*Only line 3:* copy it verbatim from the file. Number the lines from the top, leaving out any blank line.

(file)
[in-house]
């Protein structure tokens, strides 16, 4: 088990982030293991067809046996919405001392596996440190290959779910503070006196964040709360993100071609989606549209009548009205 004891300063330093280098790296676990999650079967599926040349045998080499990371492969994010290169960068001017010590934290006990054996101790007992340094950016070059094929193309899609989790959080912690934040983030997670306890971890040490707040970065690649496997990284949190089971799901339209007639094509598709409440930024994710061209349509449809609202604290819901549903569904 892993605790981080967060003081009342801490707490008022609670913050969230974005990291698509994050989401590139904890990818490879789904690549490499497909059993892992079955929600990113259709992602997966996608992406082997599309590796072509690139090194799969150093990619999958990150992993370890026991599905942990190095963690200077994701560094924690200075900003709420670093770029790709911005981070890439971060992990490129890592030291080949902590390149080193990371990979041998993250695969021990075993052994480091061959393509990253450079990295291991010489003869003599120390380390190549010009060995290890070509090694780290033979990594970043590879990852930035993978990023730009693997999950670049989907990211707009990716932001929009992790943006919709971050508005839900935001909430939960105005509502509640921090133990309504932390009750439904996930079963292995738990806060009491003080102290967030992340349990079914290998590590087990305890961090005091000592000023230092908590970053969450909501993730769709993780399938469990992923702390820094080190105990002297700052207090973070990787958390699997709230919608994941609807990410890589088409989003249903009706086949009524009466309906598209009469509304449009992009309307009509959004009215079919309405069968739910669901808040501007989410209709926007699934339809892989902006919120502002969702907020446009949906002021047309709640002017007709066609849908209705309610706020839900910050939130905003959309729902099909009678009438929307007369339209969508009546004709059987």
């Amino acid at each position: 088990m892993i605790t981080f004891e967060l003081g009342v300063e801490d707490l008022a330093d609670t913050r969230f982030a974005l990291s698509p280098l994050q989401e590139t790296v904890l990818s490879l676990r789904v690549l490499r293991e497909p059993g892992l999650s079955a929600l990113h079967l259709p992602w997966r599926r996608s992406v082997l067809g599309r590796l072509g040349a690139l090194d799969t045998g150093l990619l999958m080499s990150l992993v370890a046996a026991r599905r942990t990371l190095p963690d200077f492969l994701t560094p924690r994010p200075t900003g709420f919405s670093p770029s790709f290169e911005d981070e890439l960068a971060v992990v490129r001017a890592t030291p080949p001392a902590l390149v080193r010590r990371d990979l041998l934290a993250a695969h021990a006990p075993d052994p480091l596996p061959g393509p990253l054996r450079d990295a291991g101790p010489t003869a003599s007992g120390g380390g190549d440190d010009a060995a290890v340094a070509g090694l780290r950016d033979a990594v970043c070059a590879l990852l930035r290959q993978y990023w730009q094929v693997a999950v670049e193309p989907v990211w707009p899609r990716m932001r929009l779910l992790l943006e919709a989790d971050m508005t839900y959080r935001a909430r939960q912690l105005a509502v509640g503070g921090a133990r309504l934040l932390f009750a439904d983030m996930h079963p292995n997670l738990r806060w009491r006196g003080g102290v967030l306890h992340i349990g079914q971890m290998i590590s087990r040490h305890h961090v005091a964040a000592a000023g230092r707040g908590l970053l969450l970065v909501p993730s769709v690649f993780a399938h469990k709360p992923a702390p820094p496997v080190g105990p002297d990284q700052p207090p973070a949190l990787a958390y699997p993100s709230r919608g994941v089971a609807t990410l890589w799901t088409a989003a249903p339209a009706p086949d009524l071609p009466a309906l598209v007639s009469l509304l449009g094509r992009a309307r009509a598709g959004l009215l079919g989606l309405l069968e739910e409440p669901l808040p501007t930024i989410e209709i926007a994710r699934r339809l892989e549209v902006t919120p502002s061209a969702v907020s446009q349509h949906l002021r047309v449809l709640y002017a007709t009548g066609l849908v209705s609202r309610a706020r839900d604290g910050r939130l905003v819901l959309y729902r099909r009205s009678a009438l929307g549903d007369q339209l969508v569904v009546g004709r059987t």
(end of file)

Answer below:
């Amino acid at each position: 088990m892993i605790t981080f004891e967060l003081g009342v300063e801490d707490l008022a330093d609670t913050r969230f982030a974005l990291s698509p280098l994050q989401e590139t790296v904890l990818s490879l676990r789904v690549l490499r293991e497909p059993g892992l999650s079955a929600l990113h079967l259709p992602w997966r599926r996608s992406v082997l067809g599309r590796l072509g040349a690139l090194d799969t045998g150093l990619l999958m080499s990150l992993v370890a046996a026991r599905r942990t990371l190095p963690d200077f492969l994701t560094p924690r994010p200075t900003g709420f919405s670093p770029s790709f290169e911005d981070e890439l960068a971060v992990v490129r001017a890592t030291p080949p001392a902590l390149v080193r010590r990371d990979l041998l934290a993250a695969h021990a006990p075993d052994p480091l596996p061959g393509p990253l054996r450079d990295a291991g101790p010489t003869a003599s007992g120390g380390g190549d440190d010009a060995a290890v340094a070509g090694l780290r950016d033979a990594v970043c070059a590879l990852l930035r290959q993978y990023w730009q094929v693997a999950v670049e193309p989907v990211w707009p899609r990716m932001r929009l779910l992790l943006e919709a989790d971050m508005t839900y959080r935001a909430r939960q912690l105005a509502v509640g503070g921090a133990r309504l934040l932390f009750a439904d983030m996930h079963p292995n997670l738990r806060w009491r006196g003080g102290v967030l306890h992340i349990g079914q971890m290998i590590s087990r040490h305890h961090v005091a964040a000592a000023g230092r707040g908590l970053l969450l970065v909501p993730s769709v690649f993780a399938h469990k709360p992923a702390p820094p496997v080190g105990p002297d990284q700052p207090p973070a949190l990787a958390y699997p993100s709230r919608g994941v089971a609807t990410l890589w799901t088409a989003a249903p339209a009706p086949d009524l071609p009466a309906l598209v007639s009469l509304l449009g094509r992009a309307r009509a598709g959004l009215l079919g989606l309405l069968e739910e409440p669901l808040p501007t930024i989410e209709i926007a994710r699934r339809l892989e549209v902006t919120p502002s061209a969702v907020s446009q349509h949906l002021r047309v449809l709640y002017a007709t009548g066609l849908v209705s609202r309610a706020r839900d604290g910050r939130l905003v819901l959309y729902r099909r009205s009678a009438l929307g549903d007369q339209l969508v569904v009546g004709r059987t």